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Coquitlam sister 'hoping and praying' Iranian agents don't rearrest brother

A Coquitlam woman’s brother has been released from an Iranian prison on bail after the family and a Tri-Cities Amnesty group petitioned the country’s president and local supreme courts.
Coquitlam's Soheila Talebi-Eskandari says her brother and sister-in-law were released from an Iranian prison after family, governments and a local Tri-Cities Amnesty group pressured officials. - Submitted

A Coquitlam woman’s brother has been released from an Iranian prison on bail after the family and a Tri-Cities Amnesty group petitioned the country’s president and local supreme courts. 

Soheila Talebi-Eskandari fled Iran three decades ago, escaping religious persecution as the country’s revolutionary government began cracking down on the Bahá’í religious community in the early 1990s.

But her brother, Houshmand Talebi, and his family have inherited the same harassment and persecution many others of their faith endure, and in August Talebi and his wife Mojdeh Eghterafi were arbitrarily arrested and imprisoned by Iranian intelligence agents, according to the sister. 

Agents confiscated many of the family’s most valuable belongings, including the husband’s truck, which he used to distribute shampoo and soap to local stores, as the Bahá’í are a banned from attending university.

“They even took an acoustic piano my niece would play,” said Soheila at the time, who suspects it was because 15-year-old Nawal Talebi maintained a public Instagram account where she would share her music. “It reminds me of an armed robbery but you have the permission of the Supreme Leader.”

Soheila said the family has not been offered any information on charges against the couple, who’ve been imprisoned for five months, and none of their belongings have been returned.

Pressure has come from various sides: media organizations in Canada and Australia have picked up the story, and the family has sent letters to Iranian President Hassan Rouhani and judges at a Supreme Court in Isfahan, where they were imprisoned.

“We got an answer from Rohani’s office, that they’d look into it and see what’s happening,” said Soheila. “But it was not a clear answer.”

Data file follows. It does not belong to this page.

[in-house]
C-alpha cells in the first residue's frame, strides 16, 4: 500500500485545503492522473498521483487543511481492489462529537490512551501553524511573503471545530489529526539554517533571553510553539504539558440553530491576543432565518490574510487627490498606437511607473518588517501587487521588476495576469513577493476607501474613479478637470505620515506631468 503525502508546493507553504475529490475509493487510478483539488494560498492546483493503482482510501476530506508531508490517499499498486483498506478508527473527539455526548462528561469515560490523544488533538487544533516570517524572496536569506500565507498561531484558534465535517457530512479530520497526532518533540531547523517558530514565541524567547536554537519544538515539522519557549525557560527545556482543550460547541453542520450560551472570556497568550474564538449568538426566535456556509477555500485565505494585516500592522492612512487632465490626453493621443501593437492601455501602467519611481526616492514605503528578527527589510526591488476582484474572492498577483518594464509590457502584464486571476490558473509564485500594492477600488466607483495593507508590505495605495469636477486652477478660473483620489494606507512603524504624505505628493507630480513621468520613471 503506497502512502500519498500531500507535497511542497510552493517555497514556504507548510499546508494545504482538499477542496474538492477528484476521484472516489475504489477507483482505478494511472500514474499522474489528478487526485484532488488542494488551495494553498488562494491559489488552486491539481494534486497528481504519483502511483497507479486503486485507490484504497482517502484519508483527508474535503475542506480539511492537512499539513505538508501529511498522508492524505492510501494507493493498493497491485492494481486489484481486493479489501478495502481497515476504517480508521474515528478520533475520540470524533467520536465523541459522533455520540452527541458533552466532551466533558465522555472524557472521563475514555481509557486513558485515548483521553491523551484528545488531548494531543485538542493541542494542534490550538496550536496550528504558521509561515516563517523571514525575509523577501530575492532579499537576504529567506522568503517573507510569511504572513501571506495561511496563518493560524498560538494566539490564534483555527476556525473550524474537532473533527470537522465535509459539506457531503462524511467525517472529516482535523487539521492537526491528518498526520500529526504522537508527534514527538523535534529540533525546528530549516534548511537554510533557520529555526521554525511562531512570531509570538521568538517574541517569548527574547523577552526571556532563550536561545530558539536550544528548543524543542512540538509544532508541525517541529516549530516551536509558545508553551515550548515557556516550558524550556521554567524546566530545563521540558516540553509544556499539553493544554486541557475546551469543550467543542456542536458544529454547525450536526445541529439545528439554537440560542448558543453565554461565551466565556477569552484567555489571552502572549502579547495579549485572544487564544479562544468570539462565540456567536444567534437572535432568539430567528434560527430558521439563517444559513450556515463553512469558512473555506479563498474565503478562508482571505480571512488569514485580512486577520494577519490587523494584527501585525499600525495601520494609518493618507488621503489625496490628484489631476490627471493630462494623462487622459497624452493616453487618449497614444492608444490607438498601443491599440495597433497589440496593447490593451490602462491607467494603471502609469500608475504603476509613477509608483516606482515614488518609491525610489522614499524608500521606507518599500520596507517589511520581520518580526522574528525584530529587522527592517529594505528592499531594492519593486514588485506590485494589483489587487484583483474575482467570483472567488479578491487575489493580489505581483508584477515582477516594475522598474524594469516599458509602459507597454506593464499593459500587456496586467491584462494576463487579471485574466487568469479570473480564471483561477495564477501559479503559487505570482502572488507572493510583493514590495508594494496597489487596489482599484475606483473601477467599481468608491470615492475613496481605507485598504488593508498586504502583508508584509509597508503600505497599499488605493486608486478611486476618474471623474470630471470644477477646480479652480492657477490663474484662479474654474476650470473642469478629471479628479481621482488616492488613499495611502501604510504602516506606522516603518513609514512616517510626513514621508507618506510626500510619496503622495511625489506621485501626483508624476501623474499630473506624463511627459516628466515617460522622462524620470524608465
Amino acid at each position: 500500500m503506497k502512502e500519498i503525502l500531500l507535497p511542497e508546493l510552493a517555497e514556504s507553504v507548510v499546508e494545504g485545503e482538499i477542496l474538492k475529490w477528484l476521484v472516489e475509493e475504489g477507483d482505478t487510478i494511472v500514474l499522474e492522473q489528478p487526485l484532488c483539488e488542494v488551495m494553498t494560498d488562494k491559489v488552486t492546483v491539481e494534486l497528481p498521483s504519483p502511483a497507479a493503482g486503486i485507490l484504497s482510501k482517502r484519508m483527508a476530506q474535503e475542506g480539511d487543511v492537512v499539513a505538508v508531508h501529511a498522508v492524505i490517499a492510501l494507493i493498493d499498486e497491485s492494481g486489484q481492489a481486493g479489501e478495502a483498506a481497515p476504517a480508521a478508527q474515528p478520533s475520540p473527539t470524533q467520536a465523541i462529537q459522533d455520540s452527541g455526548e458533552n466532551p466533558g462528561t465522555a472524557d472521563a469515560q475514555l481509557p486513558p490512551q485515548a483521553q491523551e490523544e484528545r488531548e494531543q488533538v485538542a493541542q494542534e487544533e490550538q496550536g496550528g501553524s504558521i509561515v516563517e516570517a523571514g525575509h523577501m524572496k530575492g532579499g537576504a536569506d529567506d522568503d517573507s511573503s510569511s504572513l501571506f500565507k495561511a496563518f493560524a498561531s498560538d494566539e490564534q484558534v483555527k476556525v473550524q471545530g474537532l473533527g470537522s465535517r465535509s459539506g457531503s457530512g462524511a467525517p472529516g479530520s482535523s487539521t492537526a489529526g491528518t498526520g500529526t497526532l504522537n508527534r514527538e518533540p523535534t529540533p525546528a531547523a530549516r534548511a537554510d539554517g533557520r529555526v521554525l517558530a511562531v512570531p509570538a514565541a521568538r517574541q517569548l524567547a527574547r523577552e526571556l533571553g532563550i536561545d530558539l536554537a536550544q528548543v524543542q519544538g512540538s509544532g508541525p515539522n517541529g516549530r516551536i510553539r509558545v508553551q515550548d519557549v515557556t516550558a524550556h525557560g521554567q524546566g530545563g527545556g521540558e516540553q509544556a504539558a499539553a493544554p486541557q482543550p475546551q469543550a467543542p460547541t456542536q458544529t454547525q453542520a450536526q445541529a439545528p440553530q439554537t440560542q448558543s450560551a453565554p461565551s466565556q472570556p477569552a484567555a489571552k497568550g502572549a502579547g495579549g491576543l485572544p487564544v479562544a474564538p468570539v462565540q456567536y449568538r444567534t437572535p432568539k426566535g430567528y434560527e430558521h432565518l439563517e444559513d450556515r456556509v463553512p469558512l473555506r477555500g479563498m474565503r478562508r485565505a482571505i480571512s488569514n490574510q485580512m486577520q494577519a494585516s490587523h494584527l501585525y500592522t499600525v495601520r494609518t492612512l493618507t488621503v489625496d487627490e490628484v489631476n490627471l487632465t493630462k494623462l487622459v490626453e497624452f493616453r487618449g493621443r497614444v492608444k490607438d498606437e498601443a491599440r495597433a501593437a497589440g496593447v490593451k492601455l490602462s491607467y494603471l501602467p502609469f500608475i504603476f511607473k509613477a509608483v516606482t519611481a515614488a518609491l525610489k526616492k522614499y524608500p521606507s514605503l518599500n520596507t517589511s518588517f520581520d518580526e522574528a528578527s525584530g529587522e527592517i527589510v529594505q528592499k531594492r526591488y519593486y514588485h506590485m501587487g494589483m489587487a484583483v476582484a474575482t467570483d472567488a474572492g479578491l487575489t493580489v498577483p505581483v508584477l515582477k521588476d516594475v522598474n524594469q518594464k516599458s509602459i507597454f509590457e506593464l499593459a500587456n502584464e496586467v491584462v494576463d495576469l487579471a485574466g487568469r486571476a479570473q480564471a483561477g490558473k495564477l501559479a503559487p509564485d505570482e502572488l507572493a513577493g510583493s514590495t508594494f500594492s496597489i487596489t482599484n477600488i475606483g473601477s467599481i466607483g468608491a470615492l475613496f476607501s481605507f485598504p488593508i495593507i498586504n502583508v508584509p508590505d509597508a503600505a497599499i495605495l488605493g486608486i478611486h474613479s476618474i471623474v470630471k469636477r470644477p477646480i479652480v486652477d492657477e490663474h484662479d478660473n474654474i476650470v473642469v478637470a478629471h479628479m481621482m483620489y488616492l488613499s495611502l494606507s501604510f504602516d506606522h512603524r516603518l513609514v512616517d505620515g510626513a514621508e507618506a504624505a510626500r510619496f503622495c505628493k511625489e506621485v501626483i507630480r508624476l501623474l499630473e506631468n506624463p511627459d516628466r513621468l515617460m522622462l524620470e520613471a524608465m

For months, Soheila’s sister — still living in Iran — would go back to the local Islamic Revolutionary Guard office asking for answers. 

Then, still locked up, the brother contracted COVID-19.

And while he has since recovered, Soheila thinks his deteriorating physical health — he also has a chronic back condition — outside pressure and another sibling putting her house up as collateral for bail eventually tipped the balance in favour of their temporary release.

A spokesperson for Coquitlam-Port Coquitlam MP Ron McKinnon — who raised the case in the fall to then Minister of Foreign Affairs François-Philippe Champagne — said his office was made aware of the couples’ release last week and welcomes the outcome.

In October, a spokesperson from the Ministry of Global Affairs told the Tri-City News it was monitoring the human rights situation in Iran closely, and that the Canadian government “remains deeply concerned by the Iranian government’s unrelenting targeting and arbitrary arrest of the Bahá’i,” urging “Iran to ensure the immediate and safe release of these prisoners.”

It’s not clear, however, how much — if any — effect such petitions have on alleged human rights cases in Iran, as the Canadian government has not had formal diplomatic ties with the country since 2012.

“With the government of Iran, you can never say, ‘with this, that happened,’” said Soheila. “Maybe they come tomorrow. Maybe they come in a month or year. They’re very unpredictable.”

Still, the couple’s freedom, however fleeting, has brought a sense of relief to the family.

“The kids are happy. My mom’s happy. Even if it’s for a little while, it’s good,” said the Coquitlam sister. “We’re just hoping and praying that they don’t call back.”